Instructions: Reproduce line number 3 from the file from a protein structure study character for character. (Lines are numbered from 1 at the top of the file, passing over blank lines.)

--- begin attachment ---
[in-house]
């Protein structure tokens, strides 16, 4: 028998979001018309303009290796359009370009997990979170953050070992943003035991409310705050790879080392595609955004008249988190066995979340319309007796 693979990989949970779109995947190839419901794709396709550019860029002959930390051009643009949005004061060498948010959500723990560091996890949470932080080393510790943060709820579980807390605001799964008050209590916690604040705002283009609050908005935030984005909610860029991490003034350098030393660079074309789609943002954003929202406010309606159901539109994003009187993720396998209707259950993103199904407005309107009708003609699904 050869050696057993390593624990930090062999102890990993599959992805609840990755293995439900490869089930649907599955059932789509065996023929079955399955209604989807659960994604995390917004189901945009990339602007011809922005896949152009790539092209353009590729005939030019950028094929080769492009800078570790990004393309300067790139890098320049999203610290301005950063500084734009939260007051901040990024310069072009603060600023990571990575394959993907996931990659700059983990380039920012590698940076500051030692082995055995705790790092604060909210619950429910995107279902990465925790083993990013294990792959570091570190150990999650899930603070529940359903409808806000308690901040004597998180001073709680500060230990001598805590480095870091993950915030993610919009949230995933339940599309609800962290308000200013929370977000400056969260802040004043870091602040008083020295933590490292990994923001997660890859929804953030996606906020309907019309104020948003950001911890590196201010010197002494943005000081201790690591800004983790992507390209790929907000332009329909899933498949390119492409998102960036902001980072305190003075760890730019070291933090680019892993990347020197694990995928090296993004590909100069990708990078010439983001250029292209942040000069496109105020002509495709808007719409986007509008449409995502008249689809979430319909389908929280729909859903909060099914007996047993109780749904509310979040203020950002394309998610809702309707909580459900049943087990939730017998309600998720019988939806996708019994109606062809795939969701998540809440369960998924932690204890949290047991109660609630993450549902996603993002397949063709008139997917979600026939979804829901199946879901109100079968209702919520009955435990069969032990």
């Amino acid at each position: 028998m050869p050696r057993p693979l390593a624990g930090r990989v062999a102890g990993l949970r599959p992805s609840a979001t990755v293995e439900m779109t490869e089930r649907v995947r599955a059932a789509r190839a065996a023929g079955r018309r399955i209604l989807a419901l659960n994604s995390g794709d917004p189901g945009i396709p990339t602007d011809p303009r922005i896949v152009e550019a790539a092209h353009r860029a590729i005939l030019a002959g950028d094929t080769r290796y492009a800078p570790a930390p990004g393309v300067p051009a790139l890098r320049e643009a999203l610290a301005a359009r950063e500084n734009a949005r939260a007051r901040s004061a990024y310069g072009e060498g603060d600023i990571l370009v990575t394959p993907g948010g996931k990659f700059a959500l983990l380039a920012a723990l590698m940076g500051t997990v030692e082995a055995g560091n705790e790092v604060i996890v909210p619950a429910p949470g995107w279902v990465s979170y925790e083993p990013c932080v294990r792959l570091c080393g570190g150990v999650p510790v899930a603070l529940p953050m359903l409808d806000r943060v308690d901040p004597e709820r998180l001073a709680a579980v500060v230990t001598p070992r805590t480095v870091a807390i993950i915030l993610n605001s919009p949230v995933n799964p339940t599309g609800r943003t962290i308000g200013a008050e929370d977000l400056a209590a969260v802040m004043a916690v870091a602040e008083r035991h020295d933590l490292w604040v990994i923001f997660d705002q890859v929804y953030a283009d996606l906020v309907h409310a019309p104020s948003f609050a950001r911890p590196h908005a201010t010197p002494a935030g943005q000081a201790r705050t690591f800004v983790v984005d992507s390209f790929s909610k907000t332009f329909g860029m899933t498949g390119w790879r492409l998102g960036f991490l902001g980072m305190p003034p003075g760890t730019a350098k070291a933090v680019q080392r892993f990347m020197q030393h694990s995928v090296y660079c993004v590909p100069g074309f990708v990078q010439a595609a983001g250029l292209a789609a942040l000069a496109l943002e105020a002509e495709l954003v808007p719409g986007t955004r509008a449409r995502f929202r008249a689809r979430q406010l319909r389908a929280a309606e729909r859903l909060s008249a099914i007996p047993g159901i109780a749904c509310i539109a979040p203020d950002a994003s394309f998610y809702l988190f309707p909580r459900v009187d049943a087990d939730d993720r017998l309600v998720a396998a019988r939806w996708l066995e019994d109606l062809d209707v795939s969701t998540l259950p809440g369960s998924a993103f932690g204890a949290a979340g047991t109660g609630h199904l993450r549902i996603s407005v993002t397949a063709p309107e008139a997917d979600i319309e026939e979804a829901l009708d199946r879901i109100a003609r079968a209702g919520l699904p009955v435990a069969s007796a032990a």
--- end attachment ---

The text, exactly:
């Amino acid at each position: 028998m050869p050696r057993p693979l390593a624990g930090r990989v062999a102890g990993l949970r599959p992805s609840a979001t990755v293995e439900m779109t490869e089930r649907v995947r599955a059932a789509r190839a065996a023929g079955r018309r399955i209604l989807a419901l659960n994604s995390g794709d917004p189901g945009i396709p990339t602007d011809p303009r922005i896949v152009e550019a790539a092209h353009r860029a590729i005939l030019a002959g950028d094929t080769r290796y492009a800078p570790a930390p990004g393309v300067p051009a790139l890098r320049e643009a999203l610290a301005a359009r950063e500084n734009a949005r939260a007051r901040s004061a990024y310069g072009e060498g603060d600023i990571l370009v990575t394959p993907g948010g996931k990659f700059a959500l983990l380039a920012a723990l590698m940076g500051t997990v030692e082995a055995g560091n705790e790092v604060i996890v909210p619950a429910p949470g995107w279902v990465s979170y925790e083993p990013c932080v294990r792959l570091c080393g570190g150990v999650p510790v899930a603070l529940p953050m359903l409808d806000r943060v308690d901040p004597e709820r998180l001073a709680a579980v500060v230990t001598p070992r805590t480095v870091a807390i993950i915030l993610n605001s919009p949230v995933n799964p339940t599309g609800r943003t962290i308000g200013a008050e929370d977000l400056a209590a969260v802040m004043a916690v870091a602040e008083r035991h020295d933590l490292w604040v990994i923001f997660d705002q890859v929804y953030a283009d996606l906020v309907h409310a019309p104020s948003f609050a950001r911890p590196h908005a201010t010197p002494a935030g943005q000081a201790r705050t690591f800004v983790v984005d992507s390209f790929s909610k907000t332009f329909g860029m899933t498949g390119w790879r492409l998102g960036f991490l902001g980072m305190p003034p003075g760890t730019a350098k070291a933090v680019q080392r892993f990347m020197q030393h694990s995928v090296y660079c993004v590909p100069g074309f990708v990078q010439a595609a983001g250029l292209a789609a942040l000069a496109l943002e105020a002509e495709l954003v808007p719409g986007t955004r509008a449409r995502f929202r008249a689809r979430q406010l319909r389908a929280a309606e729909r859903l909060s008249a099914i007996p047993g159901i109780a749904c509310i539109a979040p203020d950002a994003s394309f998610y809702l988190f309707p909580r459900v009187d049943a087990d939730d993720r017998l309600v998720a396998a019988r939806w996708l066995e019994d109606l062809d209707v795939s969701t998540l259950p809440g369960s998924a993103f932690g204890a949290a979340g047991t109660g609630h199904l993450r549902i996603s407005v993002t397949a063709p309107e008139a997917d979600i319309e026939e979804a829901l009708d199946r879901i109100a003609r079968a209702g919520l699904p009955v435990a069969s007796a032990a």